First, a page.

Dubček’s reforms were repealed and the Soviet Union imposed harsh punishments to maintain a physical and ideological hold on the region. This final occupation came to an end with the Velvet Revolution, which started in the Slovak capital, Bratislava. After roughly a month of peaceful protests, the Soviet Union ceded power back to the Czechoslovak people on 29 December 1989.

Alexander Dubcek at a 1989 Demonstration in Prague | © DENNIS CAMERON/REX/Shutterstock

In 1990, Czechoslovakia, at this point called the Czechoslovak Federal Republic, held its first democratic election in 44 years. New freedoms were welcomed, but due to intensifying cultural divisions, the Czech and Slovak groups parted ways three years later.

Since the 1993 split into the Czech Republic and Slovakia, fears of outside dominance have prompted isolationist policies and a confused sense of what it means to be truly Czech or Slovak. While both cultural groups maintain strong pride in their separate cultures, their joint relationship heavily influences the way the region expresses itself today.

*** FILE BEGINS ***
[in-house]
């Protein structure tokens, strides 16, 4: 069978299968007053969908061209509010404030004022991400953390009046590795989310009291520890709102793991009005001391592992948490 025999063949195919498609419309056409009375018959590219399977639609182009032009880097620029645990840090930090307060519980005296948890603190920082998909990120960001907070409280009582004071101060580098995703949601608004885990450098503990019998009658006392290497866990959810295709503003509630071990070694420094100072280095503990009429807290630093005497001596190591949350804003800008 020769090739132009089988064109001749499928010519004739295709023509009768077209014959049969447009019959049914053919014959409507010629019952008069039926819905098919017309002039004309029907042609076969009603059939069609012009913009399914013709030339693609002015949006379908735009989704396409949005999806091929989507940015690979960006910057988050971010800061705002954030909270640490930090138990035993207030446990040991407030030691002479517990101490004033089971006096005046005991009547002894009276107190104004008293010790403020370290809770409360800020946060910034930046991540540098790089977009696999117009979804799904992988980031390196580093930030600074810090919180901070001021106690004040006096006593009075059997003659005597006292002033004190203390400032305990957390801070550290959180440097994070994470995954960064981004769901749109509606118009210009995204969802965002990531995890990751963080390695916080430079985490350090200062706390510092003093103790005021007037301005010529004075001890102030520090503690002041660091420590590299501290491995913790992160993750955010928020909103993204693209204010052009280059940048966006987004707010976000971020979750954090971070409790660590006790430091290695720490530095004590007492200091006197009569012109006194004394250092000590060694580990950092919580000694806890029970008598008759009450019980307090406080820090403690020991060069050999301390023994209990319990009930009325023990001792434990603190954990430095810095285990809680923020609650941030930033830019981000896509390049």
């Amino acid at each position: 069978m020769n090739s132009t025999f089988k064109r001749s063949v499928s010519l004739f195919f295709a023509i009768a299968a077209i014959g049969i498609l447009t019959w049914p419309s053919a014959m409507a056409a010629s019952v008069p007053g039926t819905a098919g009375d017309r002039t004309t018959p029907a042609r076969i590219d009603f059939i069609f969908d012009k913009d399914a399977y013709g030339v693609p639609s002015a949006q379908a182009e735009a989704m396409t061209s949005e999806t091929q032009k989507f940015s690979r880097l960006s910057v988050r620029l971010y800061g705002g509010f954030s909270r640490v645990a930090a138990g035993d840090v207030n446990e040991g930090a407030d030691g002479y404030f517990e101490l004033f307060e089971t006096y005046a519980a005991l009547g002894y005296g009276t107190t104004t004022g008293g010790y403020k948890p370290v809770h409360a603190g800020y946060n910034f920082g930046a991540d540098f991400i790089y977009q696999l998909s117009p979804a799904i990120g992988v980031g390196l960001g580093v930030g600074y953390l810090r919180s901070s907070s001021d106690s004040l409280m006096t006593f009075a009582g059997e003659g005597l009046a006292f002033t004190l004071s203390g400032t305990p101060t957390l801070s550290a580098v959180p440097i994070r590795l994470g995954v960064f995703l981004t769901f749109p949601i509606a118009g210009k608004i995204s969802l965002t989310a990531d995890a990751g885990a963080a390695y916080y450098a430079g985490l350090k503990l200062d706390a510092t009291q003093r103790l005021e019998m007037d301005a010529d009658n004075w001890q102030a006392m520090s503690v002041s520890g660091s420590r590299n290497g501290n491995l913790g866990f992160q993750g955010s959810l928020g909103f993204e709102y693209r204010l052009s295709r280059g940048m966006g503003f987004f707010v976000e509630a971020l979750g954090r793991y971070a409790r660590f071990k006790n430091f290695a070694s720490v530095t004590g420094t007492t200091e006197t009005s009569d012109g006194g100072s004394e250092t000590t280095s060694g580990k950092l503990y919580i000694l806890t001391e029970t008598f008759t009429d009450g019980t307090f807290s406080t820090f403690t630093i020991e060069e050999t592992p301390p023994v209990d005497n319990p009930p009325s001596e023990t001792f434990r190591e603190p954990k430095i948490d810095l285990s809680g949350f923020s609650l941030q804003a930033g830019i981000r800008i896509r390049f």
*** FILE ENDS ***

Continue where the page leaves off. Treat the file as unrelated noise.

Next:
This expression is best seen in Prague, now the capital of the Czech Republic. Unlike many cities touched by Nazi Germany and the Soviet Union, some of Prague’s oldest structures still stand, making it a UNESCO World Heritage site. But rather than exist as a stagnant relic of the city’s past, Prague’s vibrancy is proof of the region’s determination to continually define itself.

Gothic architecture reminds tourists of the region’s early achievements. Sparse Communist monuments point to its struggle to maintain sovereignty. Brutalist buildings both in the city centre and around its edges are representative of the encroaching oppression of Soviet rule. Enriched by its history but not encumbered by it, the capital of former Czechoslovakia is sure to inspire artists, novelists, poets and other visionaries to push boundaries for centuries to come.